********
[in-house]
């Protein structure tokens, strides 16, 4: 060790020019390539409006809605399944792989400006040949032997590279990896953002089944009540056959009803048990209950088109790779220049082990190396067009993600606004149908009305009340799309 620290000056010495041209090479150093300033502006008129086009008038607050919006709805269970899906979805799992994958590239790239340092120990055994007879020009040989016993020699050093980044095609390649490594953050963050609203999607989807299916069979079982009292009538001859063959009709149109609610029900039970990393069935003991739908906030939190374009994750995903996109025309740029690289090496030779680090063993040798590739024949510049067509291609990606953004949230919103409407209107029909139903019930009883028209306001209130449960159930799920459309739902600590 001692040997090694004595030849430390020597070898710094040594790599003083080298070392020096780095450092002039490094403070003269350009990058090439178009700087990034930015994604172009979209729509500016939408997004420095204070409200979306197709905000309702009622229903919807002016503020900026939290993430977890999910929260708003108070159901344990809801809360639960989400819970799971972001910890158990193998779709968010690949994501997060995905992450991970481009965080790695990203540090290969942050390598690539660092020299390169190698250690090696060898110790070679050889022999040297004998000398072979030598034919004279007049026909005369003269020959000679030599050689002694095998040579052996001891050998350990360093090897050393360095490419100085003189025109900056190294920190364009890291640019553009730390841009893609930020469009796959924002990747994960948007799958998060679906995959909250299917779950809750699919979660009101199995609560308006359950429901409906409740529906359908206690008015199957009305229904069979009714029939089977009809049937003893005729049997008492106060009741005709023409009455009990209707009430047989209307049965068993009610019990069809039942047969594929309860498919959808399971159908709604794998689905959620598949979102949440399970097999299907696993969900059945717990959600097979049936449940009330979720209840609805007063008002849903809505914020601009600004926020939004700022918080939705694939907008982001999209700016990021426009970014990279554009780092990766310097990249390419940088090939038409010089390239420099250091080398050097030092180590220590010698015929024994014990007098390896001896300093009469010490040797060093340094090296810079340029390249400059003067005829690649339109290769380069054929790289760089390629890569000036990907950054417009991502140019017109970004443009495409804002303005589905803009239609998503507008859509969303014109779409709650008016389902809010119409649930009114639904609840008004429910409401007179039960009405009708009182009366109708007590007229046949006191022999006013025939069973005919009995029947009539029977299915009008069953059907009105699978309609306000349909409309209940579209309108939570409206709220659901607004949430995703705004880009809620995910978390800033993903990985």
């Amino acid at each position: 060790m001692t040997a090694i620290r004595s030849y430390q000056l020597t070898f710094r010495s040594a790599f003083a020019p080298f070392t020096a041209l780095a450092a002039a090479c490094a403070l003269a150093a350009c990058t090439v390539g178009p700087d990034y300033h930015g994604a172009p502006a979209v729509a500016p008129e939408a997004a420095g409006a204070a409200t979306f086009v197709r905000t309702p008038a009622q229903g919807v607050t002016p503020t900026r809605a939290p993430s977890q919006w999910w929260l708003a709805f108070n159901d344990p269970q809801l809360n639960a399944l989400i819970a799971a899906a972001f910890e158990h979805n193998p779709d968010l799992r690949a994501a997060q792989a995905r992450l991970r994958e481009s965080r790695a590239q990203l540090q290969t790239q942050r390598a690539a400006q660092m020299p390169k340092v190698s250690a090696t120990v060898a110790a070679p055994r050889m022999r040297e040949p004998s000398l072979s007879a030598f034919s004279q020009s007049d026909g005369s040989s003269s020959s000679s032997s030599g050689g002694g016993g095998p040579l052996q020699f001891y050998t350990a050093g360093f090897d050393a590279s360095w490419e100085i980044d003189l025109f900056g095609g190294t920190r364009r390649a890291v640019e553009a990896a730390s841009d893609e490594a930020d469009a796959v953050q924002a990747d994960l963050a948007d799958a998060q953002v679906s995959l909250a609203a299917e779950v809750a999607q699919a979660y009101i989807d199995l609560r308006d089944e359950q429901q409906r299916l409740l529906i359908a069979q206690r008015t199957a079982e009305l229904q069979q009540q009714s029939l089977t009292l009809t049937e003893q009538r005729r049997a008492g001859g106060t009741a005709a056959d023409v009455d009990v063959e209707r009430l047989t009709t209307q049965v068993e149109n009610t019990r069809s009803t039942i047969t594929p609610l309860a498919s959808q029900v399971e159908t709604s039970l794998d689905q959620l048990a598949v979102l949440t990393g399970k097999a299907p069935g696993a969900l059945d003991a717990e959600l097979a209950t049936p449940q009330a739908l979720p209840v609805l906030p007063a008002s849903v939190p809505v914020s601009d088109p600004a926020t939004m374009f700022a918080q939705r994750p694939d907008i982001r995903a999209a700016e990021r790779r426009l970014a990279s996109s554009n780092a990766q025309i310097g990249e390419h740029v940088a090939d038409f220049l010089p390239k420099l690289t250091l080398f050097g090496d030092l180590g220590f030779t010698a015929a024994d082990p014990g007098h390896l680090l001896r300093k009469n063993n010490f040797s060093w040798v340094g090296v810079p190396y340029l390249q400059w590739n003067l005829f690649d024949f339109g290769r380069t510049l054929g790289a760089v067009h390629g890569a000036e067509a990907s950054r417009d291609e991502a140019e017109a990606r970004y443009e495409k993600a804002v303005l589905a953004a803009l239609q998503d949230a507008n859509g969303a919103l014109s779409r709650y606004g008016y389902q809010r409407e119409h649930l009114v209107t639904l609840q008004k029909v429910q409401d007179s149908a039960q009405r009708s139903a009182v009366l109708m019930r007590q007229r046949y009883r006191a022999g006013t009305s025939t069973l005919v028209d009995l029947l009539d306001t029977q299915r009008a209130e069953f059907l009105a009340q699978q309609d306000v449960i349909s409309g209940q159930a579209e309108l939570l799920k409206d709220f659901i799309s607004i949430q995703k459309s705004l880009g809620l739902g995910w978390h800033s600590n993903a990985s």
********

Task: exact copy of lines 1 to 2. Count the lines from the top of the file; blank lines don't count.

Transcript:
[in-house]
């Protein structure tokens, strides 16, 4: 060790020019390539409006809605399944792989400006040949032997590279990896953002089944009540056959009803048990209950088109790779220049082990190396067009993600606004149908009305009340799309 620290000056010495041209090479150093300033502006008129086009008038607050919006709805269970899906979805799992994958590239790239340092120990055994007879020009040989016993020699050093980044095609390649490594953050963050609203999607989807299916069979079982009292009538001859063959009709149109609610029900039970990393069935003991739908906030939190374009994750995903996109025309740029690289090496030779680090063993040798590739024949510049067509291609990606953004949230919103409407209107029909139903019930009883028209306001209130449960159930799920459309739902600590 001692040997090694004595030849430390020597070898710094040594790599003083080298070392020096780095450092002039490094403070003269350009990058090439178009700087990034930015994604172009979209729509500016939408997004420095204070409200979306197709905000309702009622229903919807002016503020900026939290993430977890999910929260708003108070159901344990809801809360639960989400819970799971972001910890158990193998779709968010690949994501997060995905992450991970481009965080790695990203540090290969942050390598690539660092020299390169190698250690090696060898110790070679050889022999040297004998000398072979030598034919004279007049026909005369003269020959000679030599050689002694095998040579052996001891050998350990360093090897050393360095490419100085003189025109900056190294920190364009890291640019553009730390841009893609930020469009796959924002990747994960948007799958998060679906995959909250299917779950809750699919979660009101199995609560308006359950429901409906409740529906359908206690008015199957009305229904069979009714029939089977009809049937003893005729049997008492106060009741005709023409009455009990209707009430047989209307049965068993009610019990069809039942047969594929309860498919959808399971159908709604794998689905959620598949979102949440399970097999299907696993969900059945717990959600097979049936449940009330979720209840609805007063008002849903809505914020601009600004926020939004700022918080939705694939907008982001999209700016990021426009970014990279554009780092990766310097990249390419940088090939038409010089390239420099250091080398050097030092180590220590010698015929024994014990007098390896001896300093009469010490040797060093340094090296810079340029390249400059003067005829690649339109290769380069054929790289760089390629890569000036990907950054417009991502140019017109970004443009495409804002303005589905803009239609998503507008859509969303014109779409709650008016389902809010119409649930009114639904609840008004429910409401007179039960009405009708009182009366109708007590007229046949006191022999006013025939069973005919009995029947009539029977299915009008069953059907009105699978309609306000349909409309209940579209309108939570409206709220659901607004949430995703705004880009809620995910978390800033993903990985």